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Suspect in Kim Jong Nam assassination freed by Malaysia after charges dropped

People watch a TV screen broadcasting a news report on the assassination of Kim Jong Nam, the older half brother of the North Korean leader Kim Jong Un, at a railway station in Seoul, South Korea, Feb. 14, 2017. Lim Se-young / News1 via Reuters

HONG KONG - One of the women suspected of killing Kim Jong Nam, the half brother of North Korean leader Kim Jong Un, was freed Monday in Malaysia after prosecutors unexpectedly dropped charges against her.

Siti Aisyah, 26, returned home to Indonesia on Monday evening. She and the second suspect in the murder, Doan Thi Huong, 30, from Vietnam, appeared in court Monday, but charges were dropped only against Aisyah.

"I feel very happy," she said at a news conference, thanking everyone who worked for her release after more than two years in Malaysian custody. "I didn't expect that today will be the day of my freedom."

The two women, who maintain their innocence, were accused of delivering the potent VX nerve agent that killed Kim Jong Nam in an airport terminal in Kuala Lumpur, Malaysia, in February 2017. Both Aisyah and Huong have said they thought they were taking part in a prank for a television show and were applying lotion on the man's face. U.S. officials have said the orders came from Pyongyang.

The pair were the only ones held by Malaysian authorities, after four North Korean suspects fled the country the day of Kim's murder. He was the eldest son of former North Korean leader Kim Jong Il and had lived abroad since 2003. Kim Jong Il died in 2011 and was succeeded by Kim Jong Un, who then set about consolidating power.

In a statement, Malaysian Attorney General Tommy Thomas said Aisyah's release came after intervention from the Indonesian government, which repeatedly lobbied for the charges against her to be dropped and for her to be allowed to return home. The decision was made "taking into account the good relations" between Indonesia and Malaysia, Thomas wrote in a letter to Indonesia's minister of law and human rights.

The woman's case was raised at every meeting between Indonesia and Malaysia, Indonesian officials said, including when Indonesian President Joko Widodo met with Malaysian Prime Minister Mahathir Mohamad in July. Both Indonesia and Malaysia are Muslim-majority nations, with closely related languages and deep ties.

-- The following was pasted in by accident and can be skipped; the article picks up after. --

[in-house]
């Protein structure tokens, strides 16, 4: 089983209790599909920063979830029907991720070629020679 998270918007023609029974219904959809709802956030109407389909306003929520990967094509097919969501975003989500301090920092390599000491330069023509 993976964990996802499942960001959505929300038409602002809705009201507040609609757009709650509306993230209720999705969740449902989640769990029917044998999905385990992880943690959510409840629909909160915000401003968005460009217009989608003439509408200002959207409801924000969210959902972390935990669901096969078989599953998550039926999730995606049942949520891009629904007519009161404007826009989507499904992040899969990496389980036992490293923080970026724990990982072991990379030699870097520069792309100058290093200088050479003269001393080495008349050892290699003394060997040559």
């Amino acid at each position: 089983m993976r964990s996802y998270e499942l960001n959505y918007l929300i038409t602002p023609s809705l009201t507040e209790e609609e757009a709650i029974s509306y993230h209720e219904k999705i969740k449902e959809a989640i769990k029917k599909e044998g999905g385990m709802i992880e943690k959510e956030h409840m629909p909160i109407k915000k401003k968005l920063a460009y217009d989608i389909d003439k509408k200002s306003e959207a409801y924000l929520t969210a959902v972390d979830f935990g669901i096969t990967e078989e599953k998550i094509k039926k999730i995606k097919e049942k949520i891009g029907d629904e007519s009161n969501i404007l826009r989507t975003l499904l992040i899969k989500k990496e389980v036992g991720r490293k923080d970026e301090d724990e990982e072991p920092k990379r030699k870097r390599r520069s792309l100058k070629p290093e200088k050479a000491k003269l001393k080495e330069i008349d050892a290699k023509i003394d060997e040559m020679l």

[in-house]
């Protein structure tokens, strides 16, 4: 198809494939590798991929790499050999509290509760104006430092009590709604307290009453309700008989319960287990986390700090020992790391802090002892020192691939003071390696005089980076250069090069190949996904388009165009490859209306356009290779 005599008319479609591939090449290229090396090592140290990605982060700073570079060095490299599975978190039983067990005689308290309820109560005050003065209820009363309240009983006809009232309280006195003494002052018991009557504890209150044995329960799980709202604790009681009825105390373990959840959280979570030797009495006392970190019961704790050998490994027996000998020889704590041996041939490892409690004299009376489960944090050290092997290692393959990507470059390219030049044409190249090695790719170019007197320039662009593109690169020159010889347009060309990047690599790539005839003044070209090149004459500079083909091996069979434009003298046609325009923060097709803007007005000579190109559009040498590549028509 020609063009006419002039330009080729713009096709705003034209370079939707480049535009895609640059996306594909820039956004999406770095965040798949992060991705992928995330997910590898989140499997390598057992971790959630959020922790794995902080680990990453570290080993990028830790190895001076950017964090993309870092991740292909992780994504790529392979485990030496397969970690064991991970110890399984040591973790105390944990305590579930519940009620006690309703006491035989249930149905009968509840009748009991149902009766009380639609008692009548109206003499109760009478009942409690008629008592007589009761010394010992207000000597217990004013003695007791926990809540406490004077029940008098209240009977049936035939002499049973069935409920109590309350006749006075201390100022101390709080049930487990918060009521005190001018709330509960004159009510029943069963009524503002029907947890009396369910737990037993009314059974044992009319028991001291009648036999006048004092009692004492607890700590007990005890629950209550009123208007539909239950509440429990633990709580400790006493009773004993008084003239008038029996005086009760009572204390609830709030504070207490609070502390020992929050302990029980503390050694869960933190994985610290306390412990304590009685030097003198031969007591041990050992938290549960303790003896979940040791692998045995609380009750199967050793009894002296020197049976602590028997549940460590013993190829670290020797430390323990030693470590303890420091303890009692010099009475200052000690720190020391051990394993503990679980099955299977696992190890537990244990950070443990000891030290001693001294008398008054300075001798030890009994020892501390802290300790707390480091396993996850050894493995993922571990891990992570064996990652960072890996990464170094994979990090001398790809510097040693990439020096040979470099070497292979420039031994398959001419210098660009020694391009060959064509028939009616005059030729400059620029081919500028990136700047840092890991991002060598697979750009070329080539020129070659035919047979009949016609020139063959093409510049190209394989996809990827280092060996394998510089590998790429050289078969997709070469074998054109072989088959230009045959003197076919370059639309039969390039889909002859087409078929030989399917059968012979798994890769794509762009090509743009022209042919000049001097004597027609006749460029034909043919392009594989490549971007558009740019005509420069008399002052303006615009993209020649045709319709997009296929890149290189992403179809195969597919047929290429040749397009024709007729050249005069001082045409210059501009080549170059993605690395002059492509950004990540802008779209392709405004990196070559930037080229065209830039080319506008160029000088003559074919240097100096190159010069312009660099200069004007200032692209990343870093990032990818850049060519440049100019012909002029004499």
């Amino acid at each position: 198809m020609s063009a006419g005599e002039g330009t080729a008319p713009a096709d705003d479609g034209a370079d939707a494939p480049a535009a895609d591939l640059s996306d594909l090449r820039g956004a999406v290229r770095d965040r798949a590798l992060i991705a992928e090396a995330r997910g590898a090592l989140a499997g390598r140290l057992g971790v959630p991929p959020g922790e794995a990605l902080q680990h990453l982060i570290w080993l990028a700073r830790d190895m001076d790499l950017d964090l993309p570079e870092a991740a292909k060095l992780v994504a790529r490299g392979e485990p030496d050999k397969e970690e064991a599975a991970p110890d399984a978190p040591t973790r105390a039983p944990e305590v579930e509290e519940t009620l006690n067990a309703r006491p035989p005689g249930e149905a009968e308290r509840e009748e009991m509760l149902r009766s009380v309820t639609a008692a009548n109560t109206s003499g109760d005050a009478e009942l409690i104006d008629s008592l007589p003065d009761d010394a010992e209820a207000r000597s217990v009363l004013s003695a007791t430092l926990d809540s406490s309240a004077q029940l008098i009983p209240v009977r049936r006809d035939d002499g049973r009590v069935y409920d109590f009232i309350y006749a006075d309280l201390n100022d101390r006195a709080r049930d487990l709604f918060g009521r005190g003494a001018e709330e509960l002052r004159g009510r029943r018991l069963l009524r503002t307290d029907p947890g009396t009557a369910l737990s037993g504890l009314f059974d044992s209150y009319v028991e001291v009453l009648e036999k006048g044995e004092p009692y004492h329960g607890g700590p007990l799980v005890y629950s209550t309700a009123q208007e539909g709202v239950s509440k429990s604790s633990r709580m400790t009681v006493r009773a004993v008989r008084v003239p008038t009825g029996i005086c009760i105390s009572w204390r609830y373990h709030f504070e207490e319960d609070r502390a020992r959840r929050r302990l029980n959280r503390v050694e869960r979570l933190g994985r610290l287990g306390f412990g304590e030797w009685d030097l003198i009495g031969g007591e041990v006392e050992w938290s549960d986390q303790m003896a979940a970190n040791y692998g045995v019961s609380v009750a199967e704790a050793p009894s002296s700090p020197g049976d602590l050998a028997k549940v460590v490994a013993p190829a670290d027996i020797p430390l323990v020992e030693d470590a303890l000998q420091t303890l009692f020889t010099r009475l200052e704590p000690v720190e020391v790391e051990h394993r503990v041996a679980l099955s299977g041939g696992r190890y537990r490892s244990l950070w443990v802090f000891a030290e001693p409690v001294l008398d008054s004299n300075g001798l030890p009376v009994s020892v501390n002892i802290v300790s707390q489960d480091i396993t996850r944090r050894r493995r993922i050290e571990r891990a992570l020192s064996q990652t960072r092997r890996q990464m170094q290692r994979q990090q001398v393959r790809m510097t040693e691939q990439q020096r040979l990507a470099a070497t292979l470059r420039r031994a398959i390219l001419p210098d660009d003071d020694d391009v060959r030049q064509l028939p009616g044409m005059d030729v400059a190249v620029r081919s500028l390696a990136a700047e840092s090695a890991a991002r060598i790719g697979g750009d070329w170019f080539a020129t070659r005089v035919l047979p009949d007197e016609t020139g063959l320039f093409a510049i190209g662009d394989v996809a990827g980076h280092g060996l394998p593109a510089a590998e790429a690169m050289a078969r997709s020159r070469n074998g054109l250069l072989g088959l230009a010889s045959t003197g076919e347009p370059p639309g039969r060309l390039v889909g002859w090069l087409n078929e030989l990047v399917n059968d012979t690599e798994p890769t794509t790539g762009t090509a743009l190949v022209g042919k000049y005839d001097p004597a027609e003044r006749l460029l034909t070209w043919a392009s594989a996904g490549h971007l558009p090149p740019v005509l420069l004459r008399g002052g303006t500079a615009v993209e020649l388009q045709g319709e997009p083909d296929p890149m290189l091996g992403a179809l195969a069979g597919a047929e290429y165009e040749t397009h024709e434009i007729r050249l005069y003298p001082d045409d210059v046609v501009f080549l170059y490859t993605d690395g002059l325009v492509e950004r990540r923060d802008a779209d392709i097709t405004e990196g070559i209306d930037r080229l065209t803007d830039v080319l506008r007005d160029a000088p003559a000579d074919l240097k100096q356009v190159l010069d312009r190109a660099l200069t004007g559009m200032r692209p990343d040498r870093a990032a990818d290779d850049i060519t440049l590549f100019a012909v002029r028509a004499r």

"We are grateful the public prosecutor has come to this conclusion because we truly believe she is merely a scapegoat and she is innocent," said Gooi Soon Seng, Aisyah's attorney.

The trial against Huong, however, will continue Thursday. She was expected to testify for the first time in court Monday, but she read only a few lines of her prepared statement tearfully. Her attorneys have asked Thomas to review the case and called for the charges against her to be withdrawn on the same grounds as Aisyah's were.

"We are hoping against hope that the charges against her will be dropped," said Teh Poh Teik, Huong's attorney. "It is unfair that despite the case being the same for both, that one could have been dropped without explanation, while the other is being set to continue."

Huong grew up in Nghia Binh, Vietnam, not far from Hanoi, and is thought to have been recruited by North Korean agents while working at a bar in the Vietnamese capital. She flew to Kuala Lumpur a week before Kim Jong Nam's slaying Feb. 13, 2017. Aisyah was a migrant worker in Kuala Lumpur and is believed to have been approached at the nightclub where she worked by a man who persuaded her to participate in the purported prank.

A Malaysian high court judge found in August that there was enough evidence to prosecute Aisyah, Huong and the four fugitive North Koreans on charges of conspiring to kill Kim. But Aisyah and Huong's attorneys have consistently argued that their clients were mere scapegoats in the political assassination, which had clear links to North Korea.

The Washington Post's Jonathan Edward in Kuala Lumpur contributed to this report.

This article was written by Shibani Mahtani, a reporter for The Washington Post.